New Zealand Is Getting A Space Agency

The move leaves Australia as one of only two developed countries without a space program.

The Kiwis are shooting for the moon – or at least space.

New Zealand Ministry of Business, Innovation and Employment have announced they will be establishing a space agency, to encourage the country’s participation in the global space economy.

It’s a big move for our next-door neighbours, especially considering Australia’s notable absence from the sector.

As New Zealand noted in their announcement, a space agency allows countries to pursue “disruptive, innovative technologies to tackle some of our planet’s big challenges and to create new and exciting opportunities for economic growth.”

That economic growth has the potential to be massive, with the global space industry generating revenues of an estimated $US 250 billion in 2013.

The development of an NZ space agency is a no brainer for Dr Greg Bodeker, the New Zealand scientist who proposed the establishment of a Centre for Space Science Technology.

“Countries smaller than New Zealand have space programmes. In 100 years’ time, if New Zealand was not doing this, it would be like having no electricity. It would be like being in the stone ages."

Canada, a nation with only 12 million more people than Australia, is seeing significant benefits, with its space program employing almost 10,000 people, generating revenues of more than US$ 5 billion and growing six times faster than the country’s national job market.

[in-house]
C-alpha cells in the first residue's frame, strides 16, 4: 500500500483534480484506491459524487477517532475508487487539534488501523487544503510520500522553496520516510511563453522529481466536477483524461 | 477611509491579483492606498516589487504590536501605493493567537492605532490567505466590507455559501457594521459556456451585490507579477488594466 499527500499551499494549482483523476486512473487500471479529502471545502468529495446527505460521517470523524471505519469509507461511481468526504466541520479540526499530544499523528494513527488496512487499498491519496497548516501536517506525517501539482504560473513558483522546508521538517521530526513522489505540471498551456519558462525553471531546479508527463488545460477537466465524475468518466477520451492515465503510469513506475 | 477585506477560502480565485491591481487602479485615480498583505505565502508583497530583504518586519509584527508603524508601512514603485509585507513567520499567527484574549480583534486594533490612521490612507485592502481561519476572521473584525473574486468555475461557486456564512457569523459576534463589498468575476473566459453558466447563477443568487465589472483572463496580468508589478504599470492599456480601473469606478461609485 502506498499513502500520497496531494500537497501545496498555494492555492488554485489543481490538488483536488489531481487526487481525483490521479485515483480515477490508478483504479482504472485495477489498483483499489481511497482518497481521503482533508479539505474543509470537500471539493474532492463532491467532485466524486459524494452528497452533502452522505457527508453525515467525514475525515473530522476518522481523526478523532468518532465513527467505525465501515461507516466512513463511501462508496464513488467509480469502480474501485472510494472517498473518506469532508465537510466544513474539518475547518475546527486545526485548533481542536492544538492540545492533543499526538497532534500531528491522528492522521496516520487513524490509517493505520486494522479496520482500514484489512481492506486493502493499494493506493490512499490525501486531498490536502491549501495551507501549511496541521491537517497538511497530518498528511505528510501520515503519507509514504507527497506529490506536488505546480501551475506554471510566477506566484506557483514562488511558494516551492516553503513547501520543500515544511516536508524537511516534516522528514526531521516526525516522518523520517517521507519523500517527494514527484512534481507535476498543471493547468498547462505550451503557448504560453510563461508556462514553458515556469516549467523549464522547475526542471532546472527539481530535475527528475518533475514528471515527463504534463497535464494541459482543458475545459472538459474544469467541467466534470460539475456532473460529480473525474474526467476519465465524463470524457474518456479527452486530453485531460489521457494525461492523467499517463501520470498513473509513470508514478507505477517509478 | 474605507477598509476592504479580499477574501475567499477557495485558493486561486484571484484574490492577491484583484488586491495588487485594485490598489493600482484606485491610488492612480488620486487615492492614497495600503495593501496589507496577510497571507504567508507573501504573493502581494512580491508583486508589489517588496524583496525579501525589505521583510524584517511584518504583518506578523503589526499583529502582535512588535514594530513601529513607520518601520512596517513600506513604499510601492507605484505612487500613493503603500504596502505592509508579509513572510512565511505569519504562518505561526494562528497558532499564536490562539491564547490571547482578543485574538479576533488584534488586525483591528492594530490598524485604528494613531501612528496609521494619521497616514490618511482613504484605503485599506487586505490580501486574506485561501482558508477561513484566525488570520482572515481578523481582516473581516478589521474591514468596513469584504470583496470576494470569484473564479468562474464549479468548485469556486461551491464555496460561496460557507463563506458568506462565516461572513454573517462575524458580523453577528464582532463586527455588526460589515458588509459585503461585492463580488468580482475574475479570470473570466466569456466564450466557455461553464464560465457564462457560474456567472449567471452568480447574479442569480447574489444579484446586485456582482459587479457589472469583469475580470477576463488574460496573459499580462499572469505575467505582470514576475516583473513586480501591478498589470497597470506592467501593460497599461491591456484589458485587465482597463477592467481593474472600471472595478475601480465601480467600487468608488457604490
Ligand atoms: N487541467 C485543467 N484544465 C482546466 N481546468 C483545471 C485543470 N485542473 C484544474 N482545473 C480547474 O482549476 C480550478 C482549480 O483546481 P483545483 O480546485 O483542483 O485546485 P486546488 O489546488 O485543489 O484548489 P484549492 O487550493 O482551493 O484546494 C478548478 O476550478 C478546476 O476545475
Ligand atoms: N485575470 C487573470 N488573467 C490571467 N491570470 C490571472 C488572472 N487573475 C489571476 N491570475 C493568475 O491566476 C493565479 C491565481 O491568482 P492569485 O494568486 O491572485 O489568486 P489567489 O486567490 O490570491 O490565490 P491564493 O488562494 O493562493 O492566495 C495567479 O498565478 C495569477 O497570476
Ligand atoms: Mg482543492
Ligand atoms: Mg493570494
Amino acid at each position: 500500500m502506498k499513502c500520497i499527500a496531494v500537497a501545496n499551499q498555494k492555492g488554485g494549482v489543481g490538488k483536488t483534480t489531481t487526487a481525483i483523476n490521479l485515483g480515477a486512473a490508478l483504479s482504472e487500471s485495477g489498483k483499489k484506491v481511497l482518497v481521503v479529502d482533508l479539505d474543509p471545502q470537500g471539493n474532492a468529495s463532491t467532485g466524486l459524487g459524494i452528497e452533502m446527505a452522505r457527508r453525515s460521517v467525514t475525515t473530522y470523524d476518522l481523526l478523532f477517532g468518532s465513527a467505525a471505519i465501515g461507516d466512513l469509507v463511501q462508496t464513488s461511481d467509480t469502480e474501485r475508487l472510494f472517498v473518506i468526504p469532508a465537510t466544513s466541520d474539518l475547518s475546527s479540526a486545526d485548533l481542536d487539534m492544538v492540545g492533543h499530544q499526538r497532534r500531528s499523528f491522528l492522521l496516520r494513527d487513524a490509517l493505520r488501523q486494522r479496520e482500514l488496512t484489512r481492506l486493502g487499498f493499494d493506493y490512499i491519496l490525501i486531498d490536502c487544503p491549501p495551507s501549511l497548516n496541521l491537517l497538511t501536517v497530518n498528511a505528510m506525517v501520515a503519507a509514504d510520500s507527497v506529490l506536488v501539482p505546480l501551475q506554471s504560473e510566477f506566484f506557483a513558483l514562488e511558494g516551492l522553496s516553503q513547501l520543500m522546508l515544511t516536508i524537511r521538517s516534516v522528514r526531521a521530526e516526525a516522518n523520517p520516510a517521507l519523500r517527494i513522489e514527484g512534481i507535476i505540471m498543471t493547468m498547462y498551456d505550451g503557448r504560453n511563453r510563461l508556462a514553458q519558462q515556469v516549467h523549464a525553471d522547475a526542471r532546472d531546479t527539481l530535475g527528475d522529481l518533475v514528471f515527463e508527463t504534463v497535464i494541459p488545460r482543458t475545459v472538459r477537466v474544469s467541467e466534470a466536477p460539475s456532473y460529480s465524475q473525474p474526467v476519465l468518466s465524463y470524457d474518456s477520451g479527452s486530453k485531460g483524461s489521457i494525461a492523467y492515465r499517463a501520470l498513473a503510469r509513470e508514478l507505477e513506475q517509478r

Canberra’s Deep Space Station 43, a 64 metre wide dish-shaped antenna at the Canberra Deep Space Communication Complex [Image: CDSCC]

Australia’s Part In NASA’s Space Exploration

The CSIRO and NASA have been working together for almost half a century through the Canberra Deep Space Communication Complex (CDSCC) that the science agency runs on NASA’s behalf.

Since 1957, Australia has been part of every deep space mission NASA has made including the tracking of New Horizons’ Pluto mission and guiding the Curiosity rover’s landing on Mars.

Currently, the CDSCC Complex supports the vital two-way radio contact with the Juno spacecraft as it studies the depths of Jupiter's inner workings.

Our work in the space arena proves we acknowledge the industry’s importance, so why is Australia so hesitant to create an agency?

The CDSCC control room back in 1969 [Image: CSIRO/NASA]

According to Astrobiology Professor Malcolm Walter from UNSW, no Australian government has shown interest in space exploration, other than the use of satellites.

“In Australia, pragmatism seems often to over-ride vision, to our detriment. Seeking to inspire might seem like an intangible pursuit, but it is also a powerful agent for change. It nurtures education, that generates innovation, that builds an economy. None of this just happens,” warns Professor Walter.

“We need to fight for it.”

Discuss this article

Newsletter

Never miss a Nat Geo moment

Your email address
Submit